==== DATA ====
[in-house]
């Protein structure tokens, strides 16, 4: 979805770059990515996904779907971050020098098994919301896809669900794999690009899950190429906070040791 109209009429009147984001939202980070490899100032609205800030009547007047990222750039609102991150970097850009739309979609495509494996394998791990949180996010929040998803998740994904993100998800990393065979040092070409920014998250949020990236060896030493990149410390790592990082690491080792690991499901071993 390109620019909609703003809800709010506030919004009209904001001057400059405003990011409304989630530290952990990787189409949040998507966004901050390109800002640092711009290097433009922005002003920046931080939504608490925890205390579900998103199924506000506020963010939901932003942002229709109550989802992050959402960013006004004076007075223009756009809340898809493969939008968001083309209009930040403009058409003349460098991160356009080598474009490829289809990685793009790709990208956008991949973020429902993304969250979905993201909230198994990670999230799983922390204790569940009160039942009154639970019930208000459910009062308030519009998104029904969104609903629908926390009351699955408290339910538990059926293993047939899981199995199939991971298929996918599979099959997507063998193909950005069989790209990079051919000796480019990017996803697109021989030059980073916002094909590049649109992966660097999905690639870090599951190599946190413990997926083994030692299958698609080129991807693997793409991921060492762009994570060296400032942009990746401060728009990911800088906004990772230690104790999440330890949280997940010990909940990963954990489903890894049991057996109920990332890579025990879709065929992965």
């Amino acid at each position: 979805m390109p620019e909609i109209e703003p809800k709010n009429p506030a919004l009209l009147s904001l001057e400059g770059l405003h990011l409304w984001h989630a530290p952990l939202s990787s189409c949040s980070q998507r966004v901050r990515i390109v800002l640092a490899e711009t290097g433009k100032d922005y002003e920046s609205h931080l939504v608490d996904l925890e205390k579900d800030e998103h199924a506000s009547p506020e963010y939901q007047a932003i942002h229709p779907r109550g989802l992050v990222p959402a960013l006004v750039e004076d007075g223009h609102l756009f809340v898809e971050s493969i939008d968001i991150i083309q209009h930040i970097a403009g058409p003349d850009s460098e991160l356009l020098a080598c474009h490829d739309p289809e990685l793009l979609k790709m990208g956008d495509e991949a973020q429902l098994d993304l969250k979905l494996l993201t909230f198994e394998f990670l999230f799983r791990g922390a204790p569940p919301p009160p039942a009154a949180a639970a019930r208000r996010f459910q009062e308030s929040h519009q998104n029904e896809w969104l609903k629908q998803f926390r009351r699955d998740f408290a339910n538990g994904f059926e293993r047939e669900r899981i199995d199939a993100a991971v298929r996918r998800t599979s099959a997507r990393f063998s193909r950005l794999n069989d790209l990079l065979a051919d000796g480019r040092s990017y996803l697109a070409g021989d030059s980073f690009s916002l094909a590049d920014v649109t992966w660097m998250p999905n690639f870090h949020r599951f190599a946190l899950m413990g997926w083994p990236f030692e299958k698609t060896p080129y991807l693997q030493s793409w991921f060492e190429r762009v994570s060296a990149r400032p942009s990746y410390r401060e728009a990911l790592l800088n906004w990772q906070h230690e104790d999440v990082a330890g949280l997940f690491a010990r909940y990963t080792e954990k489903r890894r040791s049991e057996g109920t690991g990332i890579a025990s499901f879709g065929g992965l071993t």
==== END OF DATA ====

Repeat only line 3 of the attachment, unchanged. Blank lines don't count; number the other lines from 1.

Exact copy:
């Amino acid at each position: 979805m390109p620019e909609i109209e703003p809800k709010n009429p506030a919004l009209l009147s904001l001057e400059g770059l405003h990011l409304w984001h989630a530290p952990l939202s990787s189409c949040s980070q998507r966004v901050r990515i390109v800002l640092a490899e711009t290097g433009k100032d922005y002003e920046s609205h931080l939504v608490d996904l925890e205390k579900d800030e998103h199924a506000s009547p506020e963010y939901q007047a932003i942002h229709p779907r109550g989802l992050v990222p959402a960013l006004v750039e004076d007075g223009h609102l756009f809340v898809e971050s493969i939008d968001i991150i083309q209009h930040i970097a403009g058409p003349d850009s460098e991160l356009l020098a080598c474009h490829d739309p289809e990685l793009l979609k790709m990208g956008d495509e991949a973020q429902l098994d993304l969250k979905l494996l993201t909230f198994e394998f990670l999230f799983r791990g922390a204790p569940p919301p009160p039942a009154a949180a639970a019930r208000r996010f459910q009062e308030s929040h519009q998104n029904e896809w969104l609903k629908q998803f926390r009351r699955d998740f408290a339910n538990g994904f059926e293993r047939e669900r899981i199995d199939a993100a991971v298929r996918r998800t599979s099959a997507r990393f063998s193909r950005l794999n069989d790209l990079l065979a051919d000796g480019r040092s990017y996803l697109a070409g021989d030059s980073f690009s916002l094909a590049d920014v649109t992966w660097m998250p999905n690639f870090h949020r599951f190599a946190l899950m413990g997926w083994p990236f030692e299958k698609t060896p080129y991807l693997q030493s793409w991921f060492e190429r762009v994570s060296a990149r400032p942009s990746y410390r401060e728009a990911l790592l800088n906004w990772q906070h230690e104790d999440v990082a330890g949280l997940f690491a010990r909940y990963t080792e954990k489903r890894r040791s049991e057996g109920t690991g990332i890579a025990s499901f879709g065929g992965l071993t």